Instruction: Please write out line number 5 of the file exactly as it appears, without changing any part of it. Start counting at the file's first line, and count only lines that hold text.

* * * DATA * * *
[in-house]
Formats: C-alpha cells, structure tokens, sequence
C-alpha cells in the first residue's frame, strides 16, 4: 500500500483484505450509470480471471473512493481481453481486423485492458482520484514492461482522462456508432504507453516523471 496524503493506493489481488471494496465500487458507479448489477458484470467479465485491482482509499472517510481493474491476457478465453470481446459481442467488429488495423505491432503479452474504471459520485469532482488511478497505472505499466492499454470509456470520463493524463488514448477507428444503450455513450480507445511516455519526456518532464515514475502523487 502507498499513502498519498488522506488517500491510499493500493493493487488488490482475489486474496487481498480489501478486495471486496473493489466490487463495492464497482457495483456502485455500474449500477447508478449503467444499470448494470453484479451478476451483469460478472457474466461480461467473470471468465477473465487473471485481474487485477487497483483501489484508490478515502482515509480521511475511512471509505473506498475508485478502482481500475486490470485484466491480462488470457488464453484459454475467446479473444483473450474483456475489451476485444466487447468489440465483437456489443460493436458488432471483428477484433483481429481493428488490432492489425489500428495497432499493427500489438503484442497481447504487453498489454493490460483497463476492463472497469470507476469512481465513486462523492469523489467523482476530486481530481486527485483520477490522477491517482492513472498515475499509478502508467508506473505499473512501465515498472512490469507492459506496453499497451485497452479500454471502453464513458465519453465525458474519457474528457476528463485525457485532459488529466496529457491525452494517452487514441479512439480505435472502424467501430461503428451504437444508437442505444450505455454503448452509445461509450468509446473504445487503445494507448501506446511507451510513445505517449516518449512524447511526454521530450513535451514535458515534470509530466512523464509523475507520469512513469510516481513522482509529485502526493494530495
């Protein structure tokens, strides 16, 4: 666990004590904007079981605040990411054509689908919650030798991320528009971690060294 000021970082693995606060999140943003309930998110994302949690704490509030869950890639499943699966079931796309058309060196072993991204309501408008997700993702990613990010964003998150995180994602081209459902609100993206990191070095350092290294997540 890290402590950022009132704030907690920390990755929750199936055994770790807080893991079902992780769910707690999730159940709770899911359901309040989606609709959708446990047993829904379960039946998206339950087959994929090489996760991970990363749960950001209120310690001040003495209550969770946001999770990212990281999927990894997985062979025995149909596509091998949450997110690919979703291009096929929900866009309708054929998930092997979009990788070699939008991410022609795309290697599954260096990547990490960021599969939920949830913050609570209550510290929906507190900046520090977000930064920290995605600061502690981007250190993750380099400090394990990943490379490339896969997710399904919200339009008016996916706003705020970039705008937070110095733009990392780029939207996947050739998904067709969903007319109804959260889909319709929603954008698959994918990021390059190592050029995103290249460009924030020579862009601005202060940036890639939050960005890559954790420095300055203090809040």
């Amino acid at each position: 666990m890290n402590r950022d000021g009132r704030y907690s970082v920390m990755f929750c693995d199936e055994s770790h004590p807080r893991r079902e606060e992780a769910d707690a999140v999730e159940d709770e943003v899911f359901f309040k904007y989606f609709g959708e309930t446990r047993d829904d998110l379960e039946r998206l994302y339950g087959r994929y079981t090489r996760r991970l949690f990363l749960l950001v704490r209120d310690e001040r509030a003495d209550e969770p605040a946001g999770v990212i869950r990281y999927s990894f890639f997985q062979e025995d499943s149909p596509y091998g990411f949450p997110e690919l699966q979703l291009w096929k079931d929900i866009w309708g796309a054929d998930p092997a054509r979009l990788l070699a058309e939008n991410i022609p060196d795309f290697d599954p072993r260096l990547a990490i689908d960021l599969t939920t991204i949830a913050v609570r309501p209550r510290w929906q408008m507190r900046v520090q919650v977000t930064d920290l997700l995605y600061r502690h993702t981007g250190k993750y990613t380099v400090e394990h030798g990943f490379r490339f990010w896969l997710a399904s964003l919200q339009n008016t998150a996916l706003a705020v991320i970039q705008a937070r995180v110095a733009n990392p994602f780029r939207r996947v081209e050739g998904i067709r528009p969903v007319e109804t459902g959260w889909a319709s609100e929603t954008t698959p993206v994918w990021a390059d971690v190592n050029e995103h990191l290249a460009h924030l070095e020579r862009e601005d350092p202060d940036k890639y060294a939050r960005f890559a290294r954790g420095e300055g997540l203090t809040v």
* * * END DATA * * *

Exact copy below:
């Amino acid at each position: 666990m890290n402590r950022d000021g009132r704030y907690s970082v920390m990755f929750c693995d199936e055994s770790h004590p807080r893991r079902e606060e992780a769910d707690a999140v999730e159940d709770e943003v899911f359901f309040k904007y989606f609709g959708e309930t446990r047993d829904d998110l379960e039946r998206l994302y339950g087959r994929y079981t090489r996760r991970l949690f990363l749960l950001v704490r209120d310690e001040r509030a003495d209550e969770p605040a946001g999770v990212i869950r990281y999927s990894f890639f997985q062979e025995d499943s149909p596509y091998g990411f949450p997110e690919l699966q979703l291009w096929k079931d929900i866009w309708g796309a054929d998930p092997a054509r979009l990788l070699a058309e939008n991410i022609p060196d795309f290697d599954p072993r260096l990547a990490i689908d960021l599969t939920t991204i949830a913050v609570r309501p209550r510290w929906q408008m507190r900046v520090q919650v977000t930064d920290l997700l995605y600061r502690h993702t981007g250190k993750y990613t380099v400090e394990h030798g990943f490379r490339f990010w896969l997710a399904s964003l919200q339009n008016t998150a996916l706003a705020v991320i970039q705008a937070r995180v110095a733009n990392p994602f780029r939207r996947v081209e050739g998904i067709r528009p969903v007319e109804t459902g959260w889909a319709s609100e929603t954008t698959p993206v994918w990021a390059d971690v190592n050029e995103h990191l290249a460009h924030l070095e020579r862009e601005d350092p202060d940036k890639y060294a939050r960005f890559a290294r954790g420095e300055g997540l203090t809040v």